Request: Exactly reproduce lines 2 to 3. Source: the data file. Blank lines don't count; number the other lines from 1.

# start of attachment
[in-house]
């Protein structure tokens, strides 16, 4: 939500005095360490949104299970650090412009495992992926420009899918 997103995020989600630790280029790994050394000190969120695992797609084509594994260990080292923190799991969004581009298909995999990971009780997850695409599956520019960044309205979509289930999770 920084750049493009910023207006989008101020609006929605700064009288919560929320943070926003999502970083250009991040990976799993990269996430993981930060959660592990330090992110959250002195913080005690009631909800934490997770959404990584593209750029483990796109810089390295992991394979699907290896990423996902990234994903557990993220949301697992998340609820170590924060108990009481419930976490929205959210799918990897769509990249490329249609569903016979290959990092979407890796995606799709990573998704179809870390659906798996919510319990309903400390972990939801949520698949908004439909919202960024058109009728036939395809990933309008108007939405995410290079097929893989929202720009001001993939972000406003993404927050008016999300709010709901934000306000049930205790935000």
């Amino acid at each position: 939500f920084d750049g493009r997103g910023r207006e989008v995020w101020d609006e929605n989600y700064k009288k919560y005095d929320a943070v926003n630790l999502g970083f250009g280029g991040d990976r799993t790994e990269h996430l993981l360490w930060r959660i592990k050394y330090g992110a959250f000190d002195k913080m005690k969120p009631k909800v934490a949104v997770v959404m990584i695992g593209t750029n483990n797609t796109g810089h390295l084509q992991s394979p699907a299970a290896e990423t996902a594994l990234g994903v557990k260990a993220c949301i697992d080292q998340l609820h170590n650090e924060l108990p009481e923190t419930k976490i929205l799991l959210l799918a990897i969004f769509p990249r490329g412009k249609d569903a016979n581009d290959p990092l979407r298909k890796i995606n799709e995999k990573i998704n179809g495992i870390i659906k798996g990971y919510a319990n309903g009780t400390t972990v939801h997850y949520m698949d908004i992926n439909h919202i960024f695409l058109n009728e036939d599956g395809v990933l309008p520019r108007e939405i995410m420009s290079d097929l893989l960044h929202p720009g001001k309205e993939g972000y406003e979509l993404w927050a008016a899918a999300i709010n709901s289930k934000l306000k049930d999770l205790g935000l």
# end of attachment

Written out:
């Protein structure tokens, strides 16, 4: 939500005095360490949104299970650090412009495992992926420009899918 997103995020989600630790280029790994050394000190969120695992797609084509594994260990080292923190799991969004581009298909995999990971009780997850695409599956520019960044309205979509289930999770 920084750049493009910023207006989008101020609006929605700064009288919560929320943070926003999502970083250009991040990976799993990269996430993981930060959660592990330090992110959250002195913080005690009631909800934490997770959404990584593209750029483990796109810089390295992991394979699907290896990423996902990234994903557990993220949301697992998340609820170590924060108990009481419930976490929205959210799918990897769509990249490329249609569903016979290959990092979407890796995606799709990573998704179809870390659906798996919510319990309903400390972990939801949520698949908004439909919202960024058109009728036939395809990933309008108007939405995410290079097929893989929202720009001001993939972000406003993404927050008016999300709010709901934000306000049930205790935000």
């Amino acid at each position: 939500f920084d750049g493009r997103g910023r207006e989008v995020w101020d609006e929605n989600y700064k009288k919560y005095d929320a943070v926003n630790l999502g970083f250009g280029g991040d990976r799993t790994e990269h996430l993981l360490w930060r959660i592990k050394y330090g992110a959250f000190d002195k913080m005690k969120p009631k909800v934490a949104v997770v959404m990584i695992g593209t750029n483990n797609t796109g810089h390295l084509q992991s394979p699907a299970a290896e990423t996902a594994l990234g994903v557990k260990a993220c949301i697992d080292q998340l609820h170590n650090e924060l108990p009481e923190t419930k976490i929205l799991l959210l799918a990897i969004f769509p990249r490329g412009k249609d569903a016979n581009d290959p990092l979407r298909k890796i995606n799709e995999k990573i998704n179809g495992i870390i659906k798996g990971y919510a319990n309903g009780t400390t972990v939801h997850y949520m698949d908004i992926n439909h919202i960024f695409l058109n009728e036939d599956g395809v990933l309008p520019r108007e939405i995410m420009s290079d097929l893989l960044h929202p720009g001001k309205e993939g972000y406003e979509l993404w927050a008016a899918a999300i709010n709901s289930k934000l306000k049930d999770l205790g935000l």